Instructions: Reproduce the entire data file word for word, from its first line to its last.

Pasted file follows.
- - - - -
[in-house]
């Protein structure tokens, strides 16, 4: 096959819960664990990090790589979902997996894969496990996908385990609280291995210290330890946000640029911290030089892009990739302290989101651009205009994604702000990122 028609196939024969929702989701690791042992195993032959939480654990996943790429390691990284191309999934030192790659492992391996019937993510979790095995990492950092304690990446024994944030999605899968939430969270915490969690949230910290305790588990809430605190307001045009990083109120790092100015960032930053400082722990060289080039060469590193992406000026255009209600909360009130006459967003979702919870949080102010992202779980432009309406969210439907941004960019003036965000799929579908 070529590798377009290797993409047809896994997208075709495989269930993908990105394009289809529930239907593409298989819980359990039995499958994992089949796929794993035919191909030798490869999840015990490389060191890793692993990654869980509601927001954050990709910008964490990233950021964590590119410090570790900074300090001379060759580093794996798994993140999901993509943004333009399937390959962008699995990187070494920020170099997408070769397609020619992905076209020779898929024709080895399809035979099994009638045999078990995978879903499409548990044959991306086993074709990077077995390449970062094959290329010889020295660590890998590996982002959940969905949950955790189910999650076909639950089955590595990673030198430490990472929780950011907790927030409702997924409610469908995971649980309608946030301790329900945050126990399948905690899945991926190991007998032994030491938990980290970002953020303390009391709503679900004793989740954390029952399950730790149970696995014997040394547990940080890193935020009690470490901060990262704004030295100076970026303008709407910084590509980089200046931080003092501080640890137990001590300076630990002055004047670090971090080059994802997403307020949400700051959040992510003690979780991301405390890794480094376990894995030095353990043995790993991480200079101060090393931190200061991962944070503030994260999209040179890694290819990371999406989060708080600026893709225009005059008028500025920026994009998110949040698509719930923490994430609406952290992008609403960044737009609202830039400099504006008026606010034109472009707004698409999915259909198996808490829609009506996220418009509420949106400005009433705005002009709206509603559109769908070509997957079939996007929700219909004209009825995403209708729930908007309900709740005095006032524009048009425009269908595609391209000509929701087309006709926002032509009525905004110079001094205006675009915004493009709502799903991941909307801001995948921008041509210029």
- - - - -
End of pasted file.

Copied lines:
[in-house]
């Protein structure tokens, strides 16, 4: 096959819960664990990090790589979902997996894969496990996908385990609280291995210290330890946000640029911290030089892009990739302290989101651009205009994604702000990122 028609196939024969929702989701690791042992195993032959939480654990996943790429390691990284191309999934030192790659492992391996019937993510979790095995990492950092304690990446024994944030999605899968939430969270915490969690949230910290305790588990809430605190307001045009990083109120790092100015960032930053400082722990060289080039060469590193992406000026255009209600909360009130006459967003979702919870949080102010992202779980432009309406969210439907941004960019003036965000799929579908 070529590798377009290797993409047809896994997208075709495989269930993908990105394009289809529930239907593409298989819980359990039995499958994992089949796929794993035919191909030798490869999840015990490389060191890793692993990654869980509601927001954050990709910008964490990233950021964590590119410090570790900074300090001379060759580093794996798994993140999901993509943004333009399937390959962008699995990187070494920020170099997408070769397609020619992905076209020779898929024709080895399809035979099994009638045999078990995978879903499409548990044959991306086993074709990077077995390449970062094959290329010889020295660590890998590996982002959940969905949950955790189910999650076909639950089955590595990673030198430490990472929780950011907790927030409702997924409610469908995971649980309608946030301790329900945050126990399948905690899945991926190991007998032994030491938990980290970002953020303390009391709503679900004793989740954390029952399950730790149970696995014997040394547990940080890193935020009690470490901060990262704004030295100076970026303008709407910084590509980089200046931080003092501080640890137990001590300076630990002055004047670090971090080059994802997403307020949400700051959040992510003690979780991301405390890794480094376990894995030095353990043995790993991480200079101060090393931190200061991962944070503030994260999209040179890694290819990371999406989060708080600026893709225009005059008028500025920026994009998110949040698509719930923490994430609406952290992008609403960044737009609202830039400099504006008026606010034109472009707004698409999915259909198996808490829609009506996220418009509420949106400005009433705005002009709206509603559109769908070509997957079939996007929700219909004209009825995403209708729930908007309900709740005095006032524009048009425009269908595609391209000509929701087309006709926002032509009525905004110079001094205006675009915004493009709502799903991941909307801001995948921008041509210029």